A handful of rules, in case you find yourself at a Chinese party - and by this I mean fully Chinese, as in your Chinese boss or business partner invites you for dinner and you're the only foreigner there. Hope you find them useful.


Dry Cup (Cheers  -   ganbei)

It's called ganbei, which translates literally as "dry cup." You'd be better do it, or be forever branded as a disrespectful sissy.

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Image: thedrinksbusiness.com



Be Respectful (Toasting - Jing Jiu)

As a foreigner, you're not expected to do likewise, but it will be much appreciated if you do. Once you've started, make sure you toast everyone who might outrank you It's called jing jiu: "respectfully proposing a drink." If the people are many and you're worried your head might not take it well, you can tick them off in twos and threes; it's perfectly acceptable.

If you want to impress your hosts even more, remember to hold your glass in both hands.

Remember: if you're the one offering the toast, you're putting yourself in an inferior position, which means you have to be the more respectful one. Thus, it's better if you're the one offering the toast, you're putting yourself in an inferior position, which means you have to be the more respectful one. Afterwards you can tip it slightly towards the person you were drinking with to show them you've drunk up.


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Image: Business Insider



Clinking glasses

This one's tricky and very easy to overlook. If the party is big and everyone is toasting at the same time, instead of getting up and clinking with everyone else, people might simply clink the surface of the table with the bottom of the glass. 

But if you're toasting one or two people, they'll usually want to clink glasses, even if the table is very big. If you do this, try to make sure that the brink of your glass is lower then theirs. It's another way of showing respect.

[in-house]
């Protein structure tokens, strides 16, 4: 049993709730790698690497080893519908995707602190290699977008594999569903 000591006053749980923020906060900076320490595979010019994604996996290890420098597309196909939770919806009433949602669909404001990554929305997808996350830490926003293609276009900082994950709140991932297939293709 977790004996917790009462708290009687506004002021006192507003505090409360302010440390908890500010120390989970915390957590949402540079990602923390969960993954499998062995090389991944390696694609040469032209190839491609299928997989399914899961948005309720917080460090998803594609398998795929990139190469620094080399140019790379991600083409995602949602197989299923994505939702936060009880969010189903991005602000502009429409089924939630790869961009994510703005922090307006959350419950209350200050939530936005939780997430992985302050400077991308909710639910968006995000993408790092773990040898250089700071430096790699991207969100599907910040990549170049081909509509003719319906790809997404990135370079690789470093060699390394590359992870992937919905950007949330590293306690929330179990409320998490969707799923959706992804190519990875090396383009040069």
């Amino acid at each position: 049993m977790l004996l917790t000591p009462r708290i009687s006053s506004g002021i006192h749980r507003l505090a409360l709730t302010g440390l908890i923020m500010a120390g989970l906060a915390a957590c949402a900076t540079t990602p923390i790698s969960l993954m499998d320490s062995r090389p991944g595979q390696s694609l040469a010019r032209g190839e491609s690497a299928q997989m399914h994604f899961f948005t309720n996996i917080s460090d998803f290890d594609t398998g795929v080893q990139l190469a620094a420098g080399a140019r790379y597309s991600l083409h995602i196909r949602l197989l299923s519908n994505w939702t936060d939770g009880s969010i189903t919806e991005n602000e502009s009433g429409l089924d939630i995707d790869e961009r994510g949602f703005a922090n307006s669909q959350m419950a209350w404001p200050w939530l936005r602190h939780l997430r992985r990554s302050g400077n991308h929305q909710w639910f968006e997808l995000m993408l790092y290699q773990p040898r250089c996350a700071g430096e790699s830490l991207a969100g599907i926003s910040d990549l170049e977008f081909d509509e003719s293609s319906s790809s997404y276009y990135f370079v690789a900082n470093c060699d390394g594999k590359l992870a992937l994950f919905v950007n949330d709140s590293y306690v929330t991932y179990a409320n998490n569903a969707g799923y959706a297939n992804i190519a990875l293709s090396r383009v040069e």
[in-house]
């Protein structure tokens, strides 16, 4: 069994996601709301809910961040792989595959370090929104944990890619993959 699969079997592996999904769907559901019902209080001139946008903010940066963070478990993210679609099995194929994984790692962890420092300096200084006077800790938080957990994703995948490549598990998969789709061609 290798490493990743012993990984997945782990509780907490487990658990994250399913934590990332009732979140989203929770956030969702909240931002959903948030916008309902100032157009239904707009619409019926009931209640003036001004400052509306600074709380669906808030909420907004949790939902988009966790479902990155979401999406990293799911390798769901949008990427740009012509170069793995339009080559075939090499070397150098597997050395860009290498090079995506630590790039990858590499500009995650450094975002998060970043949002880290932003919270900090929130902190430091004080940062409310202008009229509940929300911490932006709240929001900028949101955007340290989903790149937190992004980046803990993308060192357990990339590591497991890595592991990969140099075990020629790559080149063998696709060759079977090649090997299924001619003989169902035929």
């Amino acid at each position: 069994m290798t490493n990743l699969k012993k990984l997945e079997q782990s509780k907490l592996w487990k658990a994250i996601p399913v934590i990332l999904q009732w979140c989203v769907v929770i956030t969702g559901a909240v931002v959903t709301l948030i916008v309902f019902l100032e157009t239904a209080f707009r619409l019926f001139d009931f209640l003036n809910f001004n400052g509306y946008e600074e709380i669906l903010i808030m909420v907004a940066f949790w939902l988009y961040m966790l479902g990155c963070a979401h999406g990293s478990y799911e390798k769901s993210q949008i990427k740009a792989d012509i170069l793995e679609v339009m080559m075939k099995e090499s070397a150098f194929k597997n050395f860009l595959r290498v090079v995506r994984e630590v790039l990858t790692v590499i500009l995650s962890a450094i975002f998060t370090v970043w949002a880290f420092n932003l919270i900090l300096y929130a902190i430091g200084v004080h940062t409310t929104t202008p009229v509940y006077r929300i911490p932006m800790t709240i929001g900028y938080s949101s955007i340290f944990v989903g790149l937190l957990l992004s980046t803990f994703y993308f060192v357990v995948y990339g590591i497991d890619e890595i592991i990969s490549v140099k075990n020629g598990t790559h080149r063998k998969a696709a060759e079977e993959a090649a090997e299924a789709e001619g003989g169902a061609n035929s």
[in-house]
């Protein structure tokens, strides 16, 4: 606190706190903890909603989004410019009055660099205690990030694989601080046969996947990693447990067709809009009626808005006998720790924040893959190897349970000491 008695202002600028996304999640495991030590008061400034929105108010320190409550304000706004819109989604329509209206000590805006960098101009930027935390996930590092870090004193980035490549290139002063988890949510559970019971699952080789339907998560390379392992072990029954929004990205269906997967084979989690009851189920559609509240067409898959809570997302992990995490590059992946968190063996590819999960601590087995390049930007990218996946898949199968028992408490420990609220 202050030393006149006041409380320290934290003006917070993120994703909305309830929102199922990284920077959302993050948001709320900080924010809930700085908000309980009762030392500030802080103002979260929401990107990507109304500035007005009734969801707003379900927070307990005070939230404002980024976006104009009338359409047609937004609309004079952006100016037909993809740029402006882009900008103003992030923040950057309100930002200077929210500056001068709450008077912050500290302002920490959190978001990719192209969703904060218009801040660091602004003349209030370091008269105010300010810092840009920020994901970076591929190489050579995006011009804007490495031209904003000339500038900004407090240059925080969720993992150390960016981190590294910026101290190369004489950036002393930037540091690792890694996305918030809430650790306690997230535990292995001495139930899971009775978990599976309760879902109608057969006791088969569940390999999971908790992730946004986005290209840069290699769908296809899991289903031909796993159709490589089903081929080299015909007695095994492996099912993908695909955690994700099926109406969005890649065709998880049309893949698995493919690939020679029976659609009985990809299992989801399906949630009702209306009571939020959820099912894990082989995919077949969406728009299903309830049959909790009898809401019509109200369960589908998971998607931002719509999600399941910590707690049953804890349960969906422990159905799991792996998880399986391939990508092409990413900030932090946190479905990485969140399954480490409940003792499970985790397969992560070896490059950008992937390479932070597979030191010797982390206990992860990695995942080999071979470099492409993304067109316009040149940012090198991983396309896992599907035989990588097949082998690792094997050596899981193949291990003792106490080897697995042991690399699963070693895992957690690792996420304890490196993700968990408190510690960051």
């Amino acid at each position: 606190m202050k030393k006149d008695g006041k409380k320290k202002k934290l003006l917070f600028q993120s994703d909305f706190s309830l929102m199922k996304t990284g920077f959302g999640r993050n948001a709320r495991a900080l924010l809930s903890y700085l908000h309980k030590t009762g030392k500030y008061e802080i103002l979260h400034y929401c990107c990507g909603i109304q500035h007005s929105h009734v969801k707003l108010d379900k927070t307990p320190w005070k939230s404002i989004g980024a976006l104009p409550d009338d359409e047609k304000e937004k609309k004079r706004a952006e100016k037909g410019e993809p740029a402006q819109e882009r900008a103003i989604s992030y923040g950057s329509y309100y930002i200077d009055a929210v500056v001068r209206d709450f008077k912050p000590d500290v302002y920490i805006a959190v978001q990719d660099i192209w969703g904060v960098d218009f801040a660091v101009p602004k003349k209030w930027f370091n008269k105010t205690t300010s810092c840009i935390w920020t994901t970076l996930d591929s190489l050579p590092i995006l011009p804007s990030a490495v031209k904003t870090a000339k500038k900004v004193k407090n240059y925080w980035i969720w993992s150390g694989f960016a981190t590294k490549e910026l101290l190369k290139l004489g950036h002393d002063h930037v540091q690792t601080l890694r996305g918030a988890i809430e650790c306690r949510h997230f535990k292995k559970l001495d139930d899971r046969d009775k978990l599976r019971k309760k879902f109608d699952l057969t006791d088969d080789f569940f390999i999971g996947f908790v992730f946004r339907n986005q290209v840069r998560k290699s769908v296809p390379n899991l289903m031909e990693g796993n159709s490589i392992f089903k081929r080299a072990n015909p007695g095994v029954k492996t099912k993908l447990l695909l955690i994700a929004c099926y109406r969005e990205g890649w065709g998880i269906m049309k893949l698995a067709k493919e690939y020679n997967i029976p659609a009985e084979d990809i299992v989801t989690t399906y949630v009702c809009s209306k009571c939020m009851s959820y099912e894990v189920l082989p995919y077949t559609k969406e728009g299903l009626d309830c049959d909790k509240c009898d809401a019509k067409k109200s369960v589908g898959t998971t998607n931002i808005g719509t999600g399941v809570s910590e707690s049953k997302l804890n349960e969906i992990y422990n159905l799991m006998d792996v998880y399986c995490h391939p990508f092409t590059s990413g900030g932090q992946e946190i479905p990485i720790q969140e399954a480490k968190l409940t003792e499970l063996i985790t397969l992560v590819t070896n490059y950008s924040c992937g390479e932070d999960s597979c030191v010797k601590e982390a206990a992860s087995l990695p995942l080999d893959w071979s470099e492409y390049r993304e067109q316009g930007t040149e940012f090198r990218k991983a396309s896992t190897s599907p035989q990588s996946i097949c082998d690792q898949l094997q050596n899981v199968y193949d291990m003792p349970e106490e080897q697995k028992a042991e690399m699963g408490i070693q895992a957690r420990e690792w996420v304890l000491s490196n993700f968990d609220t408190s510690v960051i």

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Image: theworldofchinese.com



Courage, quantity, and quality

The running opinion is that Westerners can drink much more than Asians.

It's perfectly all right if you get drunk, even during business dinners. In fact, it's kind of expected. If you leave sober, your hosts might think they've failed to show the proper hospitality. 

As a foreigner you might be required to drink even more, since the running opinion is that Westerners can drink much more than Asians. Then again in China, as everywhere else, it's a point of pride to be able to hold your drink.

Chinese liquor


After reading the last point I can see a lot of people thinking, "wow, that's great! I can drink all I want, I'll probably outdrink everyone else and if I do not, they'll like me all the more for it! "Fair enough, Western people usually can drink more than Asians. But let's not get too cocky.

First, the alcohol you'll be drinking will not necessarily be to your liking. I've yet to find a foreigner who says they actually like drinking baijiu or gaoliang jiu (potent Chinese rice and sorghum liquors), which is what will likely be if you have a choice, you may prefer huangjiu - less strong and very sweet, definitely tastier to our unaccustomed palate.

If that's what's served, you're safe, as Chinese beer is much weaker than Western. That being so, you'll have to drink up whole glassfuls of it. At least make sure they give it to you cold and not tepid, as they often drink it.

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Image: Lost Laowai


If all this seems a bit daunting, do not worry too much. Your hosts know you're used to a different way of doing things and they'll not expect you to follow their rules. If you observe them, you're scoring They just want to make you feel it. 

Ganbei! 

Source: Matador Network